Yes. Learners need to know their math facts. Why? As they get older and mathematics becomes more rich and complex, working memory needs to be freed up for problem-solving. Retrieval of these facts needs to be automatic. This is just like a reader recognizing sight words as a part of literacy development. Unfortunately, curricula expectations and Common Core standards all over Canada and the United States prescribe that learners be able to “recall” or “know from memory” certain math facts by certain grades and the emphasis on timing (read: speed) and pacing becomes too heavy.
Remember Mad Minutes? When I was in Grade 4 we had one minute to recall 50 multiplication facts. My teacher actually coached me on how to improve my speed by alternating the direction I answered the questions in so I wouldn’t waste time resetting my arm from right to left! While I did commit my facts to memory that year, it wasn’t until I started teaching and tutoring that I realized how problematic drills like these are and how they reinforce the narrative that fast = best instead of the importance of fact fluency.
In his 2015 TEDTalk on mastery, Sal Khan uses a great analogy to highlight the importance of self-paced mastery in learning. He describes how silly it would be to build the first and second floors of a home if the foundation is still wet and not to code and then argues that it is equally detrimental when we as educators “artificially constrain” the time learners have to master something – especially when we feel pressure to (or are mandated to) move on before they are ready.
Given the tumultuous landscape that education has been (come on, all life has been) since the COVID-19 pandemic, and with many people going on about learning loss, I wish we could let go of our grip on timing. I know, I know… easier said than done and the district/administrator/state tests are coming for you by the end of the next school year. But this brings me to my main point about drilling math facts if you are going to drill at all: timing should not be the end goal. When it comes to memorization, it’s not about when, but how (Fosnot & Dolk, 2001).
Disclaimer: you shouldn’t be thinking about drills or rote practice with math facts unless you have already been teaching for understanding.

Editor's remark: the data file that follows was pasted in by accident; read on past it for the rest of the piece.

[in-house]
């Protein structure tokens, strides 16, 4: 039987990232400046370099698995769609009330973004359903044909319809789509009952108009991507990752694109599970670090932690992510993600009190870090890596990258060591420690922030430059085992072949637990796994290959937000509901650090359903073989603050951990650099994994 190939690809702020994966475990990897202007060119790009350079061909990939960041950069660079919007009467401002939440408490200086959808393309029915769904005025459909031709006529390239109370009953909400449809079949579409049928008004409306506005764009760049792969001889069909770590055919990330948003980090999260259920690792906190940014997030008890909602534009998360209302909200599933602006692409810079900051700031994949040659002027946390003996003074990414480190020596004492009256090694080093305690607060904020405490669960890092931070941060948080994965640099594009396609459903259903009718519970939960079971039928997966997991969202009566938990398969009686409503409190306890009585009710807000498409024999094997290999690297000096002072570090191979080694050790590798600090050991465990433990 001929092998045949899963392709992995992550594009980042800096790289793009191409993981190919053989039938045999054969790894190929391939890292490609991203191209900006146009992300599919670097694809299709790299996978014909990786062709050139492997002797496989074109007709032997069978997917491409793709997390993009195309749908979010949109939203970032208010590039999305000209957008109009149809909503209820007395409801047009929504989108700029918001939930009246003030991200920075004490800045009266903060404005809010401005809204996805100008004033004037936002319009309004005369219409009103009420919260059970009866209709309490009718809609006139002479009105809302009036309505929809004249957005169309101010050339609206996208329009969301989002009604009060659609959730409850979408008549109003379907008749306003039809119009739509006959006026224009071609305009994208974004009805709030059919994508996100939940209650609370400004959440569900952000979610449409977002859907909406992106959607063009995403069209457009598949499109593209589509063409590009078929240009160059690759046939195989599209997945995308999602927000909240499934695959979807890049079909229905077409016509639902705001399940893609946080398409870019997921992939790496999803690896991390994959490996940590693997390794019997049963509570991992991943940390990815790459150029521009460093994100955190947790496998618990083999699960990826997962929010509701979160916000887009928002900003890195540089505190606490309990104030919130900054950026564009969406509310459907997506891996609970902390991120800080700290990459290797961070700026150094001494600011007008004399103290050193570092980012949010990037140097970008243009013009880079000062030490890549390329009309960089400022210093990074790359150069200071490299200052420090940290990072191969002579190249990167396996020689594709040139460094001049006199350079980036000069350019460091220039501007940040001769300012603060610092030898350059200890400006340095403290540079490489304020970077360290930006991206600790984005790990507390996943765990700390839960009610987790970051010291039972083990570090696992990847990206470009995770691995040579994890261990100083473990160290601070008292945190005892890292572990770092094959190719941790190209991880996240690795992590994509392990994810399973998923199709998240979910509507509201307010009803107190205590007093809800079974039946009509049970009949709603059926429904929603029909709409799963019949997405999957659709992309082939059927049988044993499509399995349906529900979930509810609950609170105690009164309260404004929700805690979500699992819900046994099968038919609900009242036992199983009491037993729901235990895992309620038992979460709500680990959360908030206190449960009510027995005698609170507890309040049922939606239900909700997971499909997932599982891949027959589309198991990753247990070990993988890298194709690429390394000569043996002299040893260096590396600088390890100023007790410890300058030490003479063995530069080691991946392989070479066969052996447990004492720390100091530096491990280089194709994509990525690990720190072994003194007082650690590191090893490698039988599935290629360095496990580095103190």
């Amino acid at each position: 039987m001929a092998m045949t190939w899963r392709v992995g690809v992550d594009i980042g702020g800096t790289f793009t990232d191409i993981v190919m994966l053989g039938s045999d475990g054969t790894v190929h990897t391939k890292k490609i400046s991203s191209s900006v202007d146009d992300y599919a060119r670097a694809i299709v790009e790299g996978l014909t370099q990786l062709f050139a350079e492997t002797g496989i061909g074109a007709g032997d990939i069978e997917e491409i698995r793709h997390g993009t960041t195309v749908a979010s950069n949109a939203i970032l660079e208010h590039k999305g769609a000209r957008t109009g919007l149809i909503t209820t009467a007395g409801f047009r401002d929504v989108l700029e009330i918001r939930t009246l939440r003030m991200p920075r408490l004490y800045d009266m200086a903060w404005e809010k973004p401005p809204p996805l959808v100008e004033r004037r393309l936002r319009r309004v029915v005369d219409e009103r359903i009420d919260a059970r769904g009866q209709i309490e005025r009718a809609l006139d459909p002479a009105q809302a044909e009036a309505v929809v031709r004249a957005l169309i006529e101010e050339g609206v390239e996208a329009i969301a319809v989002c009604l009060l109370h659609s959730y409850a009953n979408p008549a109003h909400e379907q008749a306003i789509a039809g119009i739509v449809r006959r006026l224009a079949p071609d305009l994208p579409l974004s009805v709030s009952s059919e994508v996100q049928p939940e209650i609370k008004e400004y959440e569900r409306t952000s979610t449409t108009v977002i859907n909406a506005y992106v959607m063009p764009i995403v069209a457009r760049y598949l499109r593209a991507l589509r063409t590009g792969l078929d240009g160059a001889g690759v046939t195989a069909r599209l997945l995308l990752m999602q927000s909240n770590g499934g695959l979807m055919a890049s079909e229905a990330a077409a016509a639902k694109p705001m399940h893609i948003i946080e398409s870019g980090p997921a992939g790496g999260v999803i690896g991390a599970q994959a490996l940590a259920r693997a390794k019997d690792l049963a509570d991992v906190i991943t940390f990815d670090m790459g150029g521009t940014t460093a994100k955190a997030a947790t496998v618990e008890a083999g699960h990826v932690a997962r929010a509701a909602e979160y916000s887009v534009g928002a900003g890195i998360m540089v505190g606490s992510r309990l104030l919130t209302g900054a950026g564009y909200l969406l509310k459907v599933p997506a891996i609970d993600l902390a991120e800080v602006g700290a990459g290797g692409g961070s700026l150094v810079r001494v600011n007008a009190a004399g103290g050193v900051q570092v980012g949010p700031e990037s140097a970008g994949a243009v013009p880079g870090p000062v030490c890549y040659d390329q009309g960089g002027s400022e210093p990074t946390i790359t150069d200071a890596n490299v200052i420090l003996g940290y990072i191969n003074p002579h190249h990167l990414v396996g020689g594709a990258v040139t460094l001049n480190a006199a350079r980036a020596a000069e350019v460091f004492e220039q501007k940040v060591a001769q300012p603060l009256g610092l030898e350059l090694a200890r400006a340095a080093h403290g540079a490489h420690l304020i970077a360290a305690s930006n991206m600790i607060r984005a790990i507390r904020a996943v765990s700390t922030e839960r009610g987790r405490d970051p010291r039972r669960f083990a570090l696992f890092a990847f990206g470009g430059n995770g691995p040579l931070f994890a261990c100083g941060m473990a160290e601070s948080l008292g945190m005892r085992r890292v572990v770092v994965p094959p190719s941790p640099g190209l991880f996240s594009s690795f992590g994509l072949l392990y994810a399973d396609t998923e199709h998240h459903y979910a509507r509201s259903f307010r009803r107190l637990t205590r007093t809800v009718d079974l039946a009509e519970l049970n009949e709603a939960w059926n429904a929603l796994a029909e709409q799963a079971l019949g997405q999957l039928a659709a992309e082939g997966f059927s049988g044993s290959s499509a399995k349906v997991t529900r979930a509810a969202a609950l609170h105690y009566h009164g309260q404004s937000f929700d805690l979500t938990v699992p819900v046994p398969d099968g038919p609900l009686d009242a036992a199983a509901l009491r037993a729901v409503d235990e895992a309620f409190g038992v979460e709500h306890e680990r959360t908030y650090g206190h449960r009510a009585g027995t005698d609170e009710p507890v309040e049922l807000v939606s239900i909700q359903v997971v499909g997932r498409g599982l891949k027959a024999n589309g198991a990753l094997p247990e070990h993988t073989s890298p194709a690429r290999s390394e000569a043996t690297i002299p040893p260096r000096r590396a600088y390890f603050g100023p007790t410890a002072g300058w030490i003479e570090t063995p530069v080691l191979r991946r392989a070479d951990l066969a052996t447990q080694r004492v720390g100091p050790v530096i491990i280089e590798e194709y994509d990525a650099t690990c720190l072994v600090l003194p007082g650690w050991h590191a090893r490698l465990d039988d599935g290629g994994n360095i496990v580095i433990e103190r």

That being said, if you are looking for some simple repetitive practice, here are three simple shifts you can make to modify those scary mad minute drills into something more purposeful:
DRILL SELECTIVELY; NOT EVERYTHING ALL AT ONCE
By grouping and sequencing instruction and practice around small clusters of related facts, rules, or properties, we create more opportunities for learners to make connections between operations and see patterns and relationships between numbers. An example of this would be a drill solely including questions related to multiples of 2, 5, and 10.
BASE ACCURACY ON THE ATTEMPTED QUESTIONS AND USE A STOPWATCH, NOT A TIMER
If the learner attempts 30 out of 50 questions, score their drill out of 30 not 50. Also, have the clock run up and not down. If they answered 17/30 correctly in 6 minutes and 28 seconds, co-create a SMART goal for the next drill that focuses on accuracy first. When they can correctly answer all of the questions, then set a goal to reduce the time. Celebrate progress, personal bests and let the learner record their score.
USE ERROR FEEDBACK TO INCREASE FLUENCY
Look at the questions that the learner answered incorrectly or didn’t attempt. Look for instructional opportunities. With the clock turned off, review appropriate strategies they could use next time and bring it back to sturdy conceptual understanding using concrete manipulatives and visualization of special relationships.
So, to drill or not to drill? How do you boost fluency and work towards automaticity in your classroom?
Cholmsky, P. (2011). From acquisition to automaticity: The Reflex solution for math fact mastery. Retrieved July 28, 2022 from https://www.reflexmath.com/images/Reflex_White_Paper.pdf
Fosnot, C. T. & Dolk, M. (2001). Young Mathematicians at Work: Constructing Number Sense, Addition and Subtraction. Portsmouth, NH: Heinemann.